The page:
However, after 1059 the county was officially named Ducato di Puglia e Calabria ("Duchy of Apulia and Calabria"), because Robert Guiscard was named a "duke" by the Pope Nicholas II.

Salerno was conquered in 1077 by the Normans and since then was no more the capital of the Principality of Salerno: these territories were added to the Duchy of Apulia & Calabria. With this conquest the Normans controlled all continental southern Italy, with the exception of the small Duchy of Naples. The next year the Duchy's capital was moved from Melfi to Salerno and Normans began to focus on completing the conquest of Sicily – in this way they gradually created until 1091 the precursor of the Kingdom of Sicily, the first unified state in southern Italy that was founded in 1130.

Salerno remained the capital of this southern Italian political entity for half a century (from 1078 to 1130), when the city flourished with the Schola Medica Salernitana, the first medical school in Europe.

List of counts and dukes

Azzo of Spoleto (Duke of Calabria)

Name Portrait Birth Reign Marriage Notes
Start End
Azzo of Spoleto (circa 969–983)

Azzo of Spoleto

circa 983
? Of Langobard origins, he was named Duke by Otto the Great. He disappeared under dubious circumstances, at the time in which Byzantines recaptured Calabria.[4]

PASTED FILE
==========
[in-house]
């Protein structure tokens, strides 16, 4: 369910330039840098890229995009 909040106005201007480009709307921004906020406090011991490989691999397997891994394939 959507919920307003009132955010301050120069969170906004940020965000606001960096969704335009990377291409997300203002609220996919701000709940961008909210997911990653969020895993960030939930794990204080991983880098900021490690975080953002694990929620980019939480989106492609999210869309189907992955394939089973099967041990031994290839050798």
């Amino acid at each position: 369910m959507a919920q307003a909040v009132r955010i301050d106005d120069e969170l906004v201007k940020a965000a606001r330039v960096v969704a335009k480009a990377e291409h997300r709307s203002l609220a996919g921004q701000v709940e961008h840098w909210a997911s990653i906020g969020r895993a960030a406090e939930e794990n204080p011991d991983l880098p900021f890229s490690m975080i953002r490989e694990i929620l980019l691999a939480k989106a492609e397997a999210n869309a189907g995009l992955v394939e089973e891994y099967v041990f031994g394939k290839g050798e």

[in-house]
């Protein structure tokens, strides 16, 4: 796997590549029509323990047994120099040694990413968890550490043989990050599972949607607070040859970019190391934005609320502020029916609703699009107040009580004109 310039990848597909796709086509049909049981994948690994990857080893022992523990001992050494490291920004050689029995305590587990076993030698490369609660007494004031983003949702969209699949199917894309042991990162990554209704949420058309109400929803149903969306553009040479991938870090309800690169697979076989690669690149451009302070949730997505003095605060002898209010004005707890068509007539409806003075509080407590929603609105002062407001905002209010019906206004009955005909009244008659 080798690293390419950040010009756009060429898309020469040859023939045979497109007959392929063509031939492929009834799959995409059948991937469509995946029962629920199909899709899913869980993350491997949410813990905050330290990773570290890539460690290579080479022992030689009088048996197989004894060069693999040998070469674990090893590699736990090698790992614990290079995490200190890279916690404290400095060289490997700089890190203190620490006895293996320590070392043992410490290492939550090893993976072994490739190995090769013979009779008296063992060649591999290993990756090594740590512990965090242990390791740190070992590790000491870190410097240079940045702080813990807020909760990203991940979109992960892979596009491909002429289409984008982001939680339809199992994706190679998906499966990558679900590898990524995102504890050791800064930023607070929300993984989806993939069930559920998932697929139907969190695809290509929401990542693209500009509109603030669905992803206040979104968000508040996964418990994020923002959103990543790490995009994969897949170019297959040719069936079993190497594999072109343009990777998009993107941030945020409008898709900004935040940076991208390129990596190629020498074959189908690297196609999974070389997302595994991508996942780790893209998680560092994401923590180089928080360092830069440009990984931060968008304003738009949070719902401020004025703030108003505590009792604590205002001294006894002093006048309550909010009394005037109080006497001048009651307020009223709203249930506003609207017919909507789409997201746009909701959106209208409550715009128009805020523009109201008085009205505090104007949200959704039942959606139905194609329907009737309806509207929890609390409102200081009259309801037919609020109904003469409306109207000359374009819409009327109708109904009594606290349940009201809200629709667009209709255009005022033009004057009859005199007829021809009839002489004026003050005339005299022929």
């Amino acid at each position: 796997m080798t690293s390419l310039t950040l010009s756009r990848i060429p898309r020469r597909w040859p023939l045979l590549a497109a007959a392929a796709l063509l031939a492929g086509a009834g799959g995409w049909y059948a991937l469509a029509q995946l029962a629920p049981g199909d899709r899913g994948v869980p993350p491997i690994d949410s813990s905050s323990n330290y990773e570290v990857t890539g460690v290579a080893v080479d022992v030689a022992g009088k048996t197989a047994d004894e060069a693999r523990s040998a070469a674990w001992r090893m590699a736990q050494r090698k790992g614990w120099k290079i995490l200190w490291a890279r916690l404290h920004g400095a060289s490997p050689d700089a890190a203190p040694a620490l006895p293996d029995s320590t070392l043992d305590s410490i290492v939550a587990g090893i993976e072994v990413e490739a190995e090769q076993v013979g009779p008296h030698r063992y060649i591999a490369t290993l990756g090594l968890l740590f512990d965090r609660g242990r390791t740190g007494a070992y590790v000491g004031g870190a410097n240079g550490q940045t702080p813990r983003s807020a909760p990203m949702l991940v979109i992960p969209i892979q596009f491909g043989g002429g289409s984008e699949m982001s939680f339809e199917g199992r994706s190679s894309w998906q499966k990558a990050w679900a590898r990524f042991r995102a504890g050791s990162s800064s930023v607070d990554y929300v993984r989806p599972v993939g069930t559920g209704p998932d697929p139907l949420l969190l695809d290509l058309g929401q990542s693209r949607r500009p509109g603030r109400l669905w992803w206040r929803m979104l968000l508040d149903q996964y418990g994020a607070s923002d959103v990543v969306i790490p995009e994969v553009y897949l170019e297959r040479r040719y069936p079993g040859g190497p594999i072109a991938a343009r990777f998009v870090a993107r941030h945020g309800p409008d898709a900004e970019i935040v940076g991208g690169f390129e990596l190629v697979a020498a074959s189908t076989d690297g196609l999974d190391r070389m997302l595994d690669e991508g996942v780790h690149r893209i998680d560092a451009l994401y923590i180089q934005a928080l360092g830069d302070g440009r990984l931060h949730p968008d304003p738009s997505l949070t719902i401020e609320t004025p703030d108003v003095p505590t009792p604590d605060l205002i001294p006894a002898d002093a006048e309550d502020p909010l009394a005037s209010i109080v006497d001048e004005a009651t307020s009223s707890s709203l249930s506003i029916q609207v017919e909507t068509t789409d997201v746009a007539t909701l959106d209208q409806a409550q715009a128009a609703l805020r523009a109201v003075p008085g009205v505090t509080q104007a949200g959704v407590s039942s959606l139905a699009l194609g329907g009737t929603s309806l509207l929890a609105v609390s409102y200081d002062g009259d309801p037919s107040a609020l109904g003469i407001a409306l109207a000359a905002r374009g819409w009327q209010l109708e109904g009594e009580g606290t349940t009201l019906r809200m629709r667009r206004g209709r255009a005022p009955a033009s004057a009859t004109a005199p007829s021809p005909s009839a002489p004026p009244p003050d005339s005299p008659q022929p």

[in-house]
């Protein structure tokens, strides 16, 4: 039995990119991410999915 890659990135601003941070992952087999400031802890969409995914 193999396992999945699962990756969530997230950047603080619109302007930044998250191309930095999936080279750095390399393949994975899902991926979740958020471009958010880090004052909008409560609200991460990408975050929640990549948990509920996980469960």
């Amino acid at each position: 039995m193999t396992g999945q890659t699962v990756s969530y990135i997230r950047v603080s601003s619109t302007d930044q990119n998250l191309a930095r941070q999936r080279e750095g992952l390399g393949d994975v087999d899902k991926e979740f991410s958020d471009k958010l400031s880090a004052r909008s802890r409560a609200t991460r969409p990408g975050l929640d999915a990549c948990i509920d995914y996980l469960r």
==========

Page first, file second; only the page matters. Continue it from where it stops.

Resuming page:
Melus of Bari (Duke of Apulia)

Name Portrait Birth Reign Marriage Notes
Start End
Melus of Bari (1015–1020)

Melus of Bari

circa 970


1 son
Of Langobard origins, but of Greek culture, he rebelled against the byzantines. Emperor Henry II gave him the title of Duke.

Guaimar of Salerno (Duke of Apulia and Calabria)

Name Portrait Birth Reign Marriage Notes
Start End
Guaimar (1043–1047)


1013 circa


Gemma of Capua
1 son, 3 daughters
He was the first son of Guaimar III of Salerno and Gaitelgrima of Benevento. In 1042-43 at Melfi, by approving the election of William of Hauteville as Count of Apulia, he obtained the Duchy of Apulia and Calabria.

William is usually considered the first count of Apulia and Calabria, but he was never recognized as such by the emperor. In 1047, Holy Roman Emperor Henry III took away Guaimar's ducal title. He christened William's successor (and brother) Drogo Dux et Magister Italiae comesque Normannorum totius Apuliae et Calabriae and made him a direct vassal of the empire.


In 1127 the duchy passed to the count of Sicily. It was thereafter used intermittently as a title for the heir apparent.

The title was left vacant after the death of Roger IV. It may have been revived for a short-lived son of William II:

It was revived by King Tancred for his eldest son in 1189:

See also


  1. ^ Loud, Graham (10 July 2014). The Age of Robert Guiscard: Southern Italy and the Northern Conquest. Routledge. ISBN 978-1-317-90022-1 – via Google Books.
  2. ^ Houben, Hubert (4 April 2002). Roger II of Sicily: A Ruler Between East and West. Cambridge University Press. ISBN 978-0-521-65573-6 – via Google Books.
  3. ^ Enciclopedia Italiana (1933). Michelangelo Schipa (ed.). "GUAIMARIO V, principe di Salerno" (in Italian).
  4. ^ Nicola Lafortuna (1881). I duchi di Calabria dal 969 al 1154. A. Norcia. pp. 57–63.